Howard Magazine - Page 21 - Stellar speakeasy (2)

Howard Magazine
- Page 21
Stellar speakeasy (2)
boosted by the classy bonus of live jazz offered nightly. (The refined playing of pianist Jeff Wilson and bassist Terry Battle added greatly to our evening.)

Elegant art deco touches adorn a bar and main dining area with a cool ceiling illustration of a skyline that suggests Chicago, epicenter of Prohibition gangsters. But such a setting cries out for much subtler illumination than we encountered.

The menu, printed on paper stained to look as if it’s seen years of usage (that may carry the retro concept a bit too far), is pretty much standard American, but the kitchen has the skill and sensitivity to make food pop.

Our first course included crispy Brussels sprouts mingled with spiced garbanzo beans, an invigorating combo, and a poetic plate of roasted red and yellow beets.

Our charcuterie board choices revealed quality of texture and taste (the snappy house chorizo sausage was a standout), artfully arrayed and complemented by excellent quince, pickled vegetables and more.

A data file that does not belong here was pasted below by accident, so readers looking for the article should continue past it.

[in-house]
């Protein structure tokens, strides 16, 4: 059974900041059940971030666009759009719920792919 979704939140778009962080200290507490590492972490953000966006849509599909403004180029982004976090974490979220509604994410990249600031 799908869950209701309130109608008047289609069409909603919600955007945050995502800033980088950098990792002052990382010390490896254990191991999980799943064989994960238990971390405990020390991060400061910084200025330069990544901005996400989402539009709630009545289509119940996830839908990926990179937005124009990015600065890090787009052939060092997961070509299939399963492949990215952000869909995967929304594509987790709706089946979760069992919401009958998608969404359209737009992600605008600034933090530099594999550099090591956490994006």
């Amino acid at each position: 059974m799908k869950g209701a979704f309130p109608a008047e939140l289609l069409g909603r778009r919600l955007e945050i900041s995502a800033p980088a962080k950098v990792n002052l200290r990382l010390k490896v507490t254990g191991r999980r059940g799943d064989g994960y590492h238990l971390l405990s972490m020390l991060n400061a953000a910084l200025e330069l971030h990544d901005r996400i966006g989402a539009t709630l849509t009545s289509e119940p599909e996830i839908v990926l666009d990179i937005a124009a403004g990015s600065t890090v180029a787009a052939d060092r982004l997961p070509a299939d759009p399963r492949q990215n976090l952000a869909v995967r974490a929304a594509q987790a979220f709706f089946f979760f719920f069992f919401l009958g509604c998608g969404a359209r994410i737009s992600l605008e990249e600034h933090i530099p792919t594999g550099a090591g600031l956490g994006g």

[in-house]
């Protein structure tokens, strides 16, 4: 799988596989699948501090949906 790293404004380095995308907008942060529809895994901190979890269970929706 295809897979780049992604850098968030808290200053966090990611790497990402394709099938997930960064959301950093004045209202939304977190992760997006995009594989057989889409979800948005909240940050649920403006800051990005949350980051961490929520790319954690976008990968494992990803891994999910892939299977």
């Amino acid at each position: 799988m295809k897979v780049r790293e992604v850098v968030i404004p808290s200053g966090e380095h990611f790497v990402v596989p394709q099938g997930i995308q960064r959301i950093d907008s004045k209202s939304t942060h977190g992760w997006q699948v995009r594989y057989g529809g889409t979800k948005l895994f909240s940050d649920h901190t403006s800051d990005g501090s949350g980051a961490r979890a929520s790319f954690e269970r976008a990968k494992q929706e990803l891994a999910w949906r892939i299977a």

The thick, tender, quail egg-topped pork chop entree received sterling backup from confit fingerling potatoes and Swiss chard. Elegantly presented, the roasted airline chicken breast was a bit dry but still very flavorful with its yuzu glaze and sausagecornbread stuffing.

And a succulent filet mignon, crowned with a little globe of red wine compound butter, nestled alongside a fine sweet potato puree and asparagus.

A vegetarian option, lentil curry, delivered a winning combination of supple flavor and texture, aided by sweet potatoes, cauliflower, spinach and Greek yogurt. (Slices of excellent flatbread came pre-sopped, having been placed atop the bowl; a separate plate might be better.)

For dessert, we couldn’t resist German chocolate cake, which revealed abundant richness and was garnished by sinful bourbon cherries. Petite ice cream sandwiches made with slices of dark chocolate brownie hit the sweet spot, too. Hitting that spot too hard was the doughnut bread pudding, served warm with vanilla ice cream.

And what of the alcohol in this alcoholthemed establishment? I wasn’t a fan of the old style, gingery tonic water made in-house. Although I appreciated the effort, I traded in a gin and tonic for a fine martini.

The bar didn’t have a requested bourbon, but the beverage director came to the table to offer a mini-tasting course of available brands. That unexpected gesture, along with the assistance of our exceptionally attentive and genial server throughout the meal, typified the remarkable qualities of 18th & 21st.